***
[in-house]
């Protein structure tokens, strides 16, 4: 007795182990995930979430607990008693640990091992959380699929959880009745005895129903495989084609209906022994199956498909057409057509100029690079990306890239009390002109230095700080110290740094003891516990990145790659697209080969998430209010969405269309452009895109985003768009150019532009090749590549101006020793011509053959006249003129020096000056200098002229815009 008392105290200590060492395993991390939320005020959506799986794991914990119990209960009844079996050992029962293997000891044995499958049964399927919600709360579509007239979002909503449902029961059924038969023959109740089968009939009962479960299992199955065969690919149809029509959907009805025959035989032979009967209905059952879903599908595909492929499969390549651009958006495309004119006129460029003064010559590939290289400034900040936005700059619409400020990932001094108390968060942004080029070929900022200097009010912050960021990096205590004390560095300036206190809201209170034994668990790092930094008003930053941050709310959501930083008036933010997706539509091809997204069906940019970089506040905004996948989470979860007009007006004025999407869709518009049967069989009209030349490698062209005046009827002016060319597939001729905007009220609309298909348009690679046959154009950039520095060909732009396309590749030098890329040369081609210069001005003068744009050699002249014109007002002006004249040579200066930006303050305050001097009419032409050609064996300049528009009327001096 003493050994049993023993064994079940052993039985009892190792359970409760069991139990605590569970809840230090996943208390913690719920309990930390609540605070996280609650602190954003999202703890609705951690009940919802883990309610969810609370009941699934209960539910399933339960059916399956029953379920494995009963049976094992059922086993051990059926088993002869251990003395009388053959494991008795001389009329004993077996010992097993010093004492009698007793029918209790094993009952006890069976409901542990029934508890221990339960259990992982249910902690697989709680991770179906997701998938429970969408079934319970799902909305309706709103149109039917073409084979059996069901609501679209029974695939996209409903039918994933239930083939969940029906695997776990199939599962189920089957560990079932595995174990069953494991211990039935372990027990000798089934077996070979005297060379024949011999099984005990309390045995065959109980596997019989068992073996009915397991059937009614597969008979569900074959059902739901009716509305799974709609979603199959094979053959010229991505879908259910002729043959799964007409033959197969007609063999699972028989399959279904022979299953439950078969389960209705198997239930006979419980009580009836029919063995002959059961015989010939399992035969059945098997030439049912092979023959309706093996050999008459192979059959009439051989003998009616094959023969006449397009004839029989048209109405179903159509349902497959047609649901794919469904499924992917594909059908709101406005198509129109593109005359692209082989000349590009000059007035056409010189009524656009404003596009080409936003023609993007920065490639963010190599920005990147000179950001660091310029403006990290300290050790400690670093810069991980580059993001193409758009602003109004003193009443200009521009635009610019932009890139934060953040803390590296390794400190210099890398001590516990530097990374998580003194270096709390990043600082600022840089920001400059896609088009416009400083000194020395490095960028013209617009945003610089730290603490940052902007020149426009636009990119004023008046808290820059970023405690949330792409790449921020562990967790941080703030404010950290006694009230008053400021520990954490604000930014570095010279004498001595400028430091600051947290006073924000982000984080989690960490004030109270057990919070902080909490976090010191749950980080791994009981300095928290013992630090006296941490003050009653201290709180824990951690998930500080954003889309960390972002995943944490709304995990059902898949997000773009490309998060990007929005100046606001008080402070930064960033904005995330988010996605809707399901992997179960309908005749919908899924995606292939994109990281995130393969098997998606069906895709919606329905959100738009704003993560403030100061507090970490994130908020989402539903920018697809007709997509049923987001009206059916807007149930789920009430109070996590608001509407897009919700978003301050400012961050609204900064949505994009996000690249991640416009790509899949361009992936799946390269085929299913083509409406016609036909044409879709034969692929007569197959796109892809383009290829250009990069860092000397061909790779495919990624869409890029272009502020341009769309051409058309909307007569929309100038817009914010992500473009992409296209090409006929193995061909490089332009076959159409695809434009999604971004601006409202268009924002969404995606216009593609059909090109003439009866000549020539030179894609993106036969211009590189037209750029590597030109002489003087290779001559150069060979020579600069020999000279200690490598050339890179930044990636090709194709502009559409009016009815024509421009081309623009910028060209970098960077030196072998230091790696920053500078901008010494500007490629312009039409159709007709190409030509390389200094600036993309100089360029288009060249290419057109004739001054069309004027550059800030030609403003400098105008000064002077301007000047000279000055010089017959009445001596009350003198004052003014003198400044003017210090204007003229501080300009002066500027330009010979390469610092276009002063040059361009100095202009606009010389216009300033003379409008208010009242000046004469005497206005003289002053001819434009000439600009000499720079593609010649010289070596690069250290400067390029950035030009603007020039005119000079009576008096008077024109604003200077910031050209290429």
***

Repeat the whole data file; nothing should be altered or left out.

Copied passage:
[in-house]
């Protein structure tokens, strides 16, 4: 007795182990995930979430607990008693640990091992959380699929959880009745005895129903495989084609209906022994199956498909057409057509100029690079990306890239009390002109230095700080110290740094003891516990990145790659697209080969998430209010969405269309452009895109985003768009150019532009090749590549101006020793011509053959006249003129020096000056200098002229815009 008392105290200590060492395993991390939320005020959506799986794991914990119990209960009844079996050992029962293997000891044995499958049964399927919600709360579509007239979002909503449902029961059924038969023959109740089968009939009962479960299992199955065969690919149809029509959907009805025959035989032979009967209905059952879903599908595909492929499969390549651009958006495309004119006129460029003064010559590939290289400034900040936005700059619409400020990932001094108390968060942004080029070929900022200097009010912050960021990096205590004390560095300036206190809201209170034994668990790092930094008003930053941050709310959501930083008036933010997706539509091809997204069906940019970089506040905004996948989470979860007009007006004025999407869709518009049967069989009209030349490698062209005046009827002016060319597939001729905007009220609309298909348009690679046959154009950039520095060909732009396309590749030098890329040369081609210069001005003068744009050699002249014109007002002006004249040579200066930006303050305050001097009419032409050609064996300049528009009327001096 003493050994049993023993064994079940052993039985009892190792359970409760069991139990605590569970809840230090996943208390913690719920309990930390609540605070996280609650602190954003999202703890609705951690009940919802883990309610969810609370009941699934209960539910399933339960059916399956029953379920494995009963049976094992059922086993051990059926088993002869251990003395009388053959494991008795001389009329004993077996010992097993010093004492009698007793029918209790094993009952006890069976409901542990029934508890221990339960259990992982249910902690697989709680991770179906997701998938429970969408079934319970799902909305309706709103149109039917073409084979059996069901609501679209029974695939996209409903039918994933239930083939969940029906695997776990199939599962189920089957560990079932595995174990069953494991211990039935372990027990000798089934077996070979005297060379024949011999099984005990309390045995065959109980596997019989068992073996009915397991059937009614597969008979569900074959059902739901009716509305799974709609979603199959094979053959010229991505879908259910002729043959799964007409033959197969007609063999699972028989399959279904022979299953439950078969389960209705198997239930006979419980009580009836029919063995002959059961015989010939399992035969059945098997030439049912092979023959309706093996050999008459192979059959009439051989003998009616094959023969006449397009004839029989048209109405179903159509349902497959047609649901794919469904499924992917594909059908709101406005198509129109593109005359692209082989000349590009000059007035056409010189009524656009404003596009080409936003023609993007920065490639963010190599920005990147000179950001660091310029403006990290300290050790400690670093810069991980580059993001193409758009602003109004003193009443200009521009635009610019932009890139934060953040803390590296390794400190210099890398001590516990530097990374998580003194270096709390990043600082600022840089920001400059896609088009416009400083000194020395490095960028013209617009945003610089730290603490940052902007020149426009636009990119004023008046808290820059970023405690949330792409790449921020562990967790941080703030404010950290006694009230008053400021520990954490604000930014570095010279004498001595400028430091600051947290006073924000982000984080989690960490004030109270057990919070902080909490976090010191749950980080791994009981300095928290013992630090006296941490003050009653201290709180824990951690998930500080954003889309960390972002995943944490709304995990059902898949997000773009490309998060990007929005100046606001008080402070930064960033904005995330988010996605809707399901992997179960309908005749919908899924995606292939994109990281995130393969098997998606069906895709919606329905959100738009704003993560403030100061507090970490994130908020989402539903920018697809007709997509049923987001009206059916807007149930789920009430109070996590608001509407897009919700978003301050400012961050609204900064949505994009996000690249991640416009790509899949361009992936799946390269085929299913083509409406016609036909044409879709034969692929007569197959796109892809383009290829250009990069860092000397061909790779495919990624869409890029272009502020341009769309051409058309909307007569929309100038817009914010992500473009992409296209090409006929193995061909490089332009076959159409695809434009999604971004601006409202268009924002969404995606216009593609059909090109003439009866000549020539030179894609993106036969211009590189037209750029590597030109002489003087290779001559150069060979020579600069020999000279200690490598050339890179930044990636090709194709502009559409009016009815024509421009081309623009910028060209970098960077030196072998230091790696920053500078901008010494500007490629312009039409159709007709190409030509390389200094600036993309100089360029288009060249290419057109004739001054069309004027550059800030030609403003400098105008000064002077301007000047000279000055010089017959009445001596009350003198004052003014003198400044003017210090204007003229501080300009002066500027330009010979390469610092276009002063040059361009100095202009606009010389216009300033003379409008208010009242000046004469005497206005003289002053001819434009000439600009000499720079593609010649010289070596690069250290400067390029950035030009603007020039005119000079009576008096008077024109604003200077910031050209290429």